The remote instructor uses the teacher mode on the app to switch between the various views – the student’s face, the overhead view, the side view, the sheet music, etc, and can maximise a specific view simply by tapping from the thumbnails. It seems like such a simple ideas, but the fact that you are able to bring together multiple video feeds of the same activity and easily switch between them, makes it super useful for remotely teaching activities that require the focus to be on more than one aspect of the performance.

I was given a live demo from two of the app’s developers, and it was very impressive. Even for an early stage demo, the tech worked very smoothly, and the UI seemed obvious and intuituve to use. Lessons can be scheduled in advance, so the student just needs to click the link at the appointed time to start the lesson. Ramtin, one of the app’s developers took me through the piano teaching example I’ve described by using his young son at the family piano as an authentic demonstration, and I can definitely see the benefits of multiple video feeds for remote teaching this kind of activity. I’m sure there are lots of other uses too.

If you want to check it out the Classnika app is available for both Android and iOS.

The Industry Standard Myth

So many times in schools I’ve heard people defend their choice of software for students by trotting out the old “industry standard” argument. They reason that schools should have their students using certain pieces of software because “it’s what the industry uses”.

Aside from the fact that most of the people making these claims are often career teachers who have never worked in an industry outside of education, they often also neglect to condider that not all industries are the same. There is often a bizarre kind of expectation that all students will end up working in the finance/legal world of a bank or a lawyer’s office, or in a narrowly defined “creative industry”, both places where, yes it’s true, you will sometimes find an incumbent piece of software that has been in use there since God was a boy.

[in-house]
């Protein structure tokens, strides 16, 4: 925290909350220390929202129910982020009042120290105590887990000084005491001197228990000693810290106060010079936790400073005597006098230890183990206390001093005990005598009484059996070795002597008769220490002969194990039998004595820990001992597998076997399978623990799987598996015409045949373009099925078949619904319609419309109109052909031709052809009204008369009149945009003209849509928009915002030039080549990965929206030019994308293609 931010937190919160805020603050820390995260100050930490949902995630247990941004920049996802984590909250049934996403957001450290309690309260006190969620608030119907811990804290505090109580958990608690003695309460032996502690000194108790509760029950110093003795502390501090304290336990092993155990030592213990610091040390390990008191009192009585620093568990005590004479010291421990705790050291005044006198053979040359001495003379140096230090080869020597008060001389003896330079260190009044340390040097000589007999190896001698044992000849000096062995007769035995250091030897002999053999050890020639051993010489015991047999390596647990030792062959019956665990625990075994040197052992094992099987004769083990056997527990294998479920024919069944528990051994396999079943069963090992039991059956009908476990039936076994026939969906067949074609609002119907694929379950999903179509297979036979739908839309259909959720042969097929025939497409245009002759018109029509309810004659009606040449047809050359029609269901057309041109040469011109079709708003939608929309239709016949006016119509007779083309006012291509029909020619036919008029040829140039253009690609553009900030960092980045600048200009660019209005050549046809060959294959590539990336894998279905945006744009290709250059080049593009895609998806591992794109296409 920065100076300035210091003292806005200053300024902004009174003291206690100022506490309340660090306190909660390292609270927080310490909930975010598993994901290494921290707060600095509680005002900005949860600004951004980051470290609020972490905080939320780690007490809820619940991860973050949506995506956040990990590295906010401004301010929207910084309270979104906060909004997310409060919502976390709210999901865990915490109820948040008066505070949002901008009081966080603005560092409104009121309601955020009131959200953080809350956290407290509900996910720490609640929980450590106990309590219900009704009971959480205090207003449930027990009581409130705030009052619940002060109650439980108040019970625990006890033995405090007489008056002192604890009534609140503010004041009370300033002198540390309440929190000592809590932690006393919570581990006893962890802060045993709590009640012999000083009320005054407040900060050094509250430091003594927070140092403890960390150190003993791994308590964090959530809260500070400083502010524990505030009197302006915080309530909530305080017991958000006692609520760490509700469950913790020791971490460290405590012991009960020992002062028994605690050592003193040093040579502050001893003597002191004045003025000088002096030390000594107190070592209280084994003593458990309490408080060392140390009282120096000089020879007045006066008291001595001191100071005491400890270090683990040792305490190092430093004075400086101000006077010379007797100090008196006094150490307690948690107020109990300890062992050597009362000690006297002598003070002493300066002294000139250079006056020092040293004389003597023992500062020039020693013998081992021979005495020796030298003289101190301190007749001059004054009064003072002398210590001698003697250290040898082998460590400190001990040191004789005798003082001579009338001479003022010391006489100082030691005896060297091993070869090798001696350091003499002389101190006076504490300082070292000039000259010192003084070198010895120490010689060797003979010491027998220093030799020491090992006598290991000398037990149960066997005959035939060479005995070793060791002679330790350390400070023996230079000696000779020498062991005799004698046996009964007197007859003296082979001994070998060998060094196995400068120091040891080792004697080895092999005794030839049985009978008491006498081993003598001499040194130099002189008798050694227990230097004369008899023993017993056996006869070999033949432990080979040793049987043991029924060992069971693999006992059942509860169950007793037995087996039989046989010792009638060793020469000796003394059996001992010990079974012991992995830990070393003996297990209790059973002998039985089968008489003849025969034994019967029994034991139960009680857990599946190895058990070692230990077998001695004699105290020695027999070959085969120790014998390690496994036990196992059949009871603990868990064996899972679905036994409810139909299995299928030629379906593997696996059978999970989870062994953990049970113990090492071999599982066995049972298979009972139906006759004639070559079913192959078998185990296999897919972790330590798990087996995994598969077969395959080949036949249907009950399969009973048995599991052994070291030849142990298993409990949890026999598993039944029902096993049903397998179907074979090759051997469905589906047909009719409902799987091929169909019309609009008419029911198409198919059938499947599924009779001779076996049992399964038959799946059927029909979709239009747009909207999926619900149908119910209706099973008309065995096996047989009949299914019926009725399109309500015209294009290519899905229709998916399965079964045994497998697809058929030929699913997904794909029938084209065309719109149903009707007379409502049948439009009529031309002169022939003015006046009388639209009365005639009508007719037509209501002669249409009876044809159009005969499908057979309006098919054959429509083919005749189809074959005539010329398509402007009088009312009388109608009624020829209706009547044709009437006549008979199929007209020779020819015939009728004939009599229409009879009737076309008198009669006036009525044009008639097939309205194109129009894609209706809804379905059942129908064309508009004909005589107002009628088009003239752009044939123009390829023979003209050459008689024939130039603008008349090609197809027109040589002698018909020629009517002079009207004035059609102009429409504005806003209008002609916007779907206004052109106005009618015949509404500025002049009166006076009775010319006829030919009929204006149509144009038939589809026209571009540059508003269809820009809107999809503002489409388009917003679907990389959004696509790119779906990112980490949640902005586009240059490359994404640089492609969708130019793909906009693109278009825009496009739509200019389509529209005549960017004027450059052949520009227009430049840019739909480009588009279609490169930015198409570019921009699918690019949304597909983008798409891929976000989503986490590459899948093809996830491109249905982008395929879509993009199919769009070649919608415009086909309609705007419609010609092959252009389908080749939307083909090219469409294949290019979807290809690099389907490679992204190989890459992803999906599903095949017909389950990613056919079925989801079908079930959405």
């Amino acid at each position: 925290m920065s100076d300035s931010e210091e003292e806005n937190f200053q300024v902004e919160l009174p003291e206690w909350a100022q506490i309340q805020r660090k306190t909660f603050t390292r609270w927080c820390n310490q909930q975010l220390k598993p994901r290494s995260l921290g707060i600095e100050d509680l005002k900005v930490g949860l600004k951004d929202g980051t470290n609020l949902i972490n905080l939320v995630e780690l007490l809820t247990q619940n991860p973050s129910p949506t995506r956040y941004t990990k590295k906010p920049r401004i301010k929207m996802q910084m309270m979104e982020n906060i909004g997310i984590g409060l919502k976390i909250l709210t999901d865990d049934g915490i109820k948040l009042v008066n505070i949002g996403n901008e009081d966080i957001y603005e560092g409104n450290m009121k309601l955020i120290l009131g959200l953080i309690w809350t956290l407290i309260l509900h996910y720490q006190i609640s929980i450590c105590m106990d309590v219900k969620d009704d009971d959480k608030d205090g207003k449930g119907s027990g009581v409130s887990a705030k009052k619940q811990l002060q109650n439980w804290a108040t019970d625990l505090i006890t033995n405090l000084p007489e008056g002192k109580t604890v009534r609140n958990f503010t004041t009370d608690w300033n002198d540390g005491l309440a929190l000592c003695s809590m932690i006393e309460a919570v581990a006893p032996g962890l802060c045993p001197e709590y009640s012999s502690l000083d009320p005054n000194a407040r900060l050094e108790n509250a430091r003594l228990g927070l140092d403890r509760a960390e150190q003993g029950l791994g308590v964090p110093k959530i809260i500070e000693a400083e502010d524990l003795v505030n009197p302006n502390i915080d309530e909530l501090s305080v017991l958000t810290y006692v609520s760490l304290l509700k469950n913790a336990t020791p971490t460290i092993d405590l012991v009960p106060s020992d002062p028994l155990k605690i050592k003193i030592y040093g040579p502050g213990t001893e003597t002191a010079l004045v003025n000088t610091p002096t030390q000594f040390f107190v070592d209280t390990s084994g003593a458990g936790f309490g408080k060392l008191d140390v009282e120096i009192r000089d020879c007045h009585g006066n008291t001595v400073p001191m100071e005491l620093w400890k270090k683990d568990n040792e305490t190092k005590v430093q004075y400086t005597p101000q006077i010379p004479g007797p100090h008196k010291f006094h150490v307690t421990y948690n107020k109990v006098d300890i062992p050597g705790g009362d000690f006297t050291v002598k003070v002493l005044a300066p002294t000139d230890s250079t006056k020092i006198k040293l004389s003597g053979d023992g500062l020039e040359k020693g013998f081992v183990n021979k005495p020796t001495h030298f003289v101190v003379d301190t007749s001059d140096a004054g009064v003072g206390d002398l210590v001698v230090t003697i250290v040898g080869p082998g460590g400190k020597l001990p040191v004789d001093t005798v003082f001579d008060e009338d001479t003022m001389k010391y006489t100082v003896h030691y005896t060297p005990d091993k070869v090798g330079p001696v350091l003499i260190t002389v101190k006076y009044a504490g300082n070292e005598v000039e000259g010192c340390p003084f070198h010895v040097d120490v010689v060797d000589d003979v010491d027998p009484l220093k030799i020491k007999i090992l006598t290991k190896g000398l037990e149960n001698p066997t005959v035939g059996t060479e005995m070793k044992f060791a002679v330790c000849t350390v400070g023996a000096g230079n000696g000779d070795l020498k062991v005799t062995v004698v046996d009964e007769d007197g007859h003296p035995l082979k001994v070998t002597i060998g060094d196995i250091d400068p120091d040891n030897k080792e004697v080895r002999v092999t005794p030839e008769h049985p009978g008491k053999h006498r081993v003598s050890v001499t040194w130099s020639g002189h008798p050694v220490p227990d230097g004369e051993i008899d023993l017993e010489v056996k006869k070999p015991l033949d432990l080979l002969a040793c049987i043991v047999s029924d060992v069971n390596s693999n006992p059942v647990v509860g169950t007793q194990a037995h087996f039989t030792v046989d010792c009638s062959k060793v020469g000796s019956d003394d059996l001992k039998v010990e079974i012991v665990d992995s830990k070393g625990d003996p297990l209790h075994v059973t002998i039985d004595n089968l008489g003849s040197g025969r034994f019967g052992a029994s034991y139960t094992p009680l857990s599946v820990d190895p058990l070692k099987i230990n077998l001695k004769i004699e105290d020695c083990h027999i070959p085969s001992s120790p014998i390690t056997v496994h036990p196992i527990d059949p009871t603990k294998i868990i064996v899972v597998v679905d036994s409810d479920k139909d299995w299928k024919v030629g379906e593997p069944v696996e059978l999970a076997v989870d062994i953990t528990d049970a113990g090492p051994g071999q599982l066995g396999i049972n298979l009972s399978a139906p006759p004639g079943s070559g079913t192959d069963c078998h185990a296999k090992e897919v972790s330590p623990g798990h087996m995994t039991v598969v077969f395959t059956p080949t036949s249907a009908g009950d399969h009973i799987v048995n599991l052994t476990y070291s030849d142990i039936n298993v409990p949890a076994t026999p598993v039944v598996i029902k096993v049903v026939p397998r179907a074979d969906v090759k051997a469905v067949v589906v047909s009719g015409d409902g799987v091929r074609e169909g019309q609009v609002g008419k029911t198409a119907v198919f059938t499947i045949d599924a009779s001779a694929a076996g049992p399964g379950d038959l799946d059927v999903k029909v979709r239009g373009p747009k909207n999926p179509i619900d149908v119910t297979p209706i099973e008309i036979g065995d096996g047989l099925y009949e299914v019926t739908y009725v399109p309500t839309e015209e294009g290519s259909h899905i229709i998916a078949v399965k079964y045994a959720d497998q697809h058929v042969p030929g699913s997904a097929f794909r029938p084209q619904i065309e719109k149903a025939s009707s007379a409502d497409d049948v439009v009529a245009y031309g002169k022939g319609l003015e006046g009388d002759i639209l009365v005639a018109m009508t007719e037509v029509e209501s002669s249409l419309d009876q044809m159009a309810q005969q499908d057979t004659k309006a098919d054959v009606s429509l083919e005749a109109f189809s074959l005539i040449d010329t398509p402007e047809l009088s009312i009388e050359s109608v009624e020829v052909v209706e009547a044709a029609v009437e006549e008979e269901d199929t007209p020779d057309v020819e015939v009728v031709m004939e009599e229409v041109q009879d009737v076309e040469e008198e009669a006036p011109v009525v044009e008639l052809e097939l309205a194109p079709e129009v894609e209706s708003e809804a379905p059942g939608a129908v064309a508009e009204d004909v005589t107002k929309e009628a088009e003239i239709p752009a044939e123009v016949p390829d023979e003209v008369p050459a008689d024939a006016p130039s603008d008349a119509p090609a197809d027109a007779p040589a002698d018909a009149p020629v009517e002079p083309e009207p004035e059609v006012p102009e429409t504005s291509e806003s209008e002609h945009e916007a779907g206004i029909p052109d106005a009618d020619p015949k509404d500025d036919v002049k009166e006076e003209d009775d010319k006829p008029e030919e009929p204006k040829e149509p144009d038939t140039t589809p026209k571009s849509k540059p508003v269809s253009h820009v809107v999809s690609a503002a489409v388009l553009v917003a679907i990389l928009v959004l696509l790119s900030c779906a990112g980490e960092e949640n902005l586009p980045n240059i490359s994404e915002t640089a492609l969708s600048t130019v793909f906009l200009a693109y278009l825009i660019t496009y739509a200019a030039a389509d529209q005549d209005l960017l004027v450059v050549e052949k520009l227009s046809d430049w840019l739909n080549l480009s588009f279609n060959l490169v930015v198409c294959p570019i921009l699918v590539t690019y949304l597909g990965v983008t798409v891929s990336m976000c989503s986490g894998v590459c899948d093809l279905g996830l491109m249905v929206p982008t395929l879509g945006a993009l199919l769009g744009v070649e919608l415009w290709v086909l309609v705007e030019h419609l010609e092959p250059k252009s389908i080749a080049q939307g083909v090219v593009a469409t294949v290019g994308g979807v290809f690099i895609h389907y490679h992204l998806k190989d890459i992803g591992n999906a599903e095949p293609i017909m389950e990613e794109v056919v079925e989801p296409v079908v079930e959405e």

If I may tell a couple of stories to make a point…

Story 1

When I was still teaching (computing subjects) one of the tasks I would get my kids to do was to create an instruction manual (either as a written manual or a series of screencasts) for a piece of software they had never seen before, that was not the incumbent tool, in different categories. So for example, for Word Processing they could choose anything other than Microsoft Word (which was our school’s standard WP tool at the time). So they got to look at things like Google Docs, Open Office Writer, Zoho Writer, Libre Writer, AbiWord, Scrivener, and so on.

They were usually quite shocked at

  • the number of alternatives available
  • how good some of them were
  • how much overlap existed between them all
  • that what they were really doing was not necessarily “Word”, but “word processing”

Their usual takeaway was that the only reason most of them were using Word was that it was what they were used to, and that when they started to look around, there were lots of good alternatives.

Turns out that, for the most part, a word processor is just a word processor, a spreadsheet is just a spreadsheet, a video editor is just a video editor, and so on. It’s their points of difference that make them interesting, but if you’ve never tried anything else then you won’t know what those difference are.